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Arbitration Agreements Not Subject to the Statute of Limitations

April 29, 2022 By Lauren N. Rutkowski

In a unanimous decision, the Maryland Court of Appeals ruled that the Statute of Limitations does not apply to arbitration agreements. Maryland’s Statute of Limitations states that “[a] civil action at law shall be filed within three years from the date it accrues unless another provision of the Code provides a different period of time within which an action shall be commenced.” See Maryland Courts and Judicial Proceedings Section 5-101.

In Park Plus, Inc. v. Palisades of Towson, LLC, the Court of Appeals explained that an “action” as set forth in Md. Cts. & Jud. Proc. Section 5-101, only relates to activities that take place in court. Arbitration is a proceeding outside the realm of the court, and as such, the Statute of Limitations does not apply. Maryland Courts, therefore, are able to consider and grant petitions to  compel arbitration by parties to a contract regardless if the petition is brought more than three years after the dispute arose. The Court noted that parties are free to specify in their agreements the time limitations for filing to compel arbitration.

The Contract in Park Plus originated in 2009 wherein Park Plus, Inc. agreed to furnish and install an electro-mechanical parking system in an apartment building owned by Palisades. This Contract also included a one-year warranty period for Park Plus to perform repairs and maintenance without charge. The Contract’s Arbitration Clause stated that “all disputes between the parties shall be resolved by arbitration.” Issues with the parking system arose promptly after installation and continued past the one-year warranty term which expired on July 31, 2011. The parking system continued to malfunction through February 2012, however, after September 2011, Park Plus, Inc. disclaimed any duty to resolve or repair issues with the parking system and advised Palisades would be charged for any further repairs or maintenance. Palisades initially sent a written demand for arbitration for issues related to the parking system in September 2014 and later filed an initial Petition to Compel Arbitration in the Circuit Court for Baltimore County. This Petition was ultimately dismissed for lack of service. In February 2016, Palisades filed a second Petition to Compel Arbitration which Park Plus objected to based on the Petition being filed outside the three year statute of limitations. This objection was overruled and arbitration was compelled.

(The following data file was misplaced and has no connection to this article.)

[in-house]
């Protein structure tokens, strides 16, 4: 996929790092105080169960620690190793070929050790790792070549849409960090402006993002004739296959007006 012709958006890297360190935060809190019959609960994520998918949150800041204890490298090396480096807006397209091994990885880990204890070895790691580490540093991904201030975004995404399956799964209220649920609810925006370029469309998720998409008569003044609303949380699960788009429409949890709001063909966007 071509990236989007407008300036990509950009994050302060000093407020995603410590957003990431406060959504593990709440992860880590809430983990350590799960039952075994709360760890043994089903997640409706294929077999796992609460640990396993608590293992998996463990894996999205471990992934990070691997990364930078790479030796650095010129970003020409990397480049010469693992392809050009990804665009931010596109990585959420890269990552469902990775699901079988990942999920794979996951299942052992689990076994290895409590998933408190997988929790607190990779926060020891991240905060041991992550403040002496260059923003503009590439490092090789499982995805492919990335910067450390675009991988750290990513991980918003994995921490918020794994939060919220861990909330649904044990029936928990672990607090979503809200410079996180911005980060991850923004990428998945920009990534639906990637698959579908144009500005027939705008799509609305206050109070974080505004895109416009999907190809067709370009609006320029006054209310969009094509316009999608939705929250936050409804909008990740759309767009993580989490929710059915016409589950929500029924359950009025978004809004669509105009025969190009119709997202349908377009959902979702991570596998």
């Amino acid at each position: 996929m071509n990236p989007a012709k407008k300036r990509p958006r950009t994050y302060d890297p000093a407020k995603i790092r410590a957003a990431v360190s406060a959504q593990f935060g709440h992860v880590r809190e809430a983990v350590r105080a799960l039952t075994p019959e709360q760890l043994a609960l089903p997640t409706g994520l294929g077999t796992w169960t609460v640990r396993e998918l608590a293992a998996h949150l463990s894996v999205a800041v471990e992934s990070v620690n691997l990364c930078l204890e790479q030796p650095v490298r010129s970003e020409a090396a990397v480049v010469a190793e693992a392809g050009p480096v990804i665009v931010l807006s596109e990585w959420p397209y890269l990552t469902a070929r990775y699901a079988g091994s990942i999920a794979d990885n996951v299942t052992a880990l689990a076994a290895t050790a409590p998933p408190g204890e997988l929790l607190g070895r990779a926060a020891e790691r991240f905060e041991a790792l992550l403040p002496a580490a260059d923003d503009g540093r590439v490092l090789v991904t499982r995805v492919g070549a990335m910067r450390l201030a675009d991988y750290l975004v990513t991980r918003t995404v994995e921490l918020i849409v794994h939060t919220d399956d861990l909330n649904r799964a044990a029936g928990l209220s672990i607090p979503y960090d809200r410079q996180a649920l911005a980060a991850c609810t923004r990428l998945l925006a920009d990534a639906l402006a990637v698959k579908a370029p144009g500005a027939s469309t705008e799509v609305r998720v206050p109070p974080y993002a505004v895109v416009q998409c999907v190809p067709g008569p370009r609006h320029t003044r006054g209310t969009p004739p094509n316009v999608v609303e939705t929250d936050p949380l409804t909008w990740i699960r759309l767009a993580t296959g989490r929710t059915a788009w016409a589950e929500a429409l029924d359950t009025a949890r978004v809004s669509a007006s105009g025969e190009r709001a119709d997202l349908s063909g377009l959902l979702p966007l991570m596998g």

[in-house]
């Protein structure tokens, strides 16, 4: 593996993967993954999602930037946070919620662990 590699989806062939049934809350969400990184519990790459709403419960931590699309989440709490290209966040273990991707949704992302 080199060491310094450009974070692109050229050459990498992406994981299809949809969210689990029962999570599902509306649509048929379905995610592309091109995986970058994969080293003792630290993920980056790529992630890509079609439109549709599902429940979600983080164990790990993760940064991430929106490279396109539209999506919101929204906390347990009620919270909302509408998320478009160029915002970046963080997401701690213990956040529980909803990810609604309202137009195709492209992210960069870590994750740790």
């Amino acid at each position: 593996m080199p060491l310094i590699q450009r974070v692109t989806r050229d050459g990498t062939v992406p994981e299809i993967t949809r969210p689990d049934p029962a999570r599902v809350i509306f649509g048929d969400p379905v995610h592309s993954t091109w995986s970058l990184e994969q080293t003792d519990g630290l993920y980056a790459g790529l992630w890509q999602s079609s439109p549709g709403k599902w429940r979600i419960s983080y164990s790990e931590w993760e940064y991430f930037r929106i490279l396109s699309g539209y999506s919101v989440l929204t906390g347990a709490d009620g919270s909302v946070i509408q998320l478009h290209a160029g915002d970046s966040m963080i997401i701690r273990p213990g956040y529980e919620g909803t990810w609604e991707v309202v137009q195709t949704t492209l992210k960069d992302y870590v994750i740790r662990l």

The Court of Appeals stated that where a contract includes an arbitration agreement, the Court’s role in the proceeding is limited. The Court’s primary function is to determine if there is a right to arbitration under the contract, nothing more. In Park Plus, the Court did not find that the choice of law section of the Contract, adopting Maryland law, required the preclusion of arbitration based on the Statute of Limitations. It likewise did not agree that the enforcement of the arbitration clause was essentially rewriting the contract to include a waiver of a statute of limitations defense.  Thus, if a party wishes to limit the time when arbitration can be compelled, that time limit must be explicitly stated within the arbitration clause of the contract.

Contracting parties should take heed of this case. Terms of arbitration should be clearly spelled out and contained within the arbitration section of any contract. Parties should consider what terms they wish to have included within the arbitration clause including, but not limited to, time limits for a party to demand arbitration, how demands for arbitration must be sent, and time limits for when a party can file a petition to compel arbitration.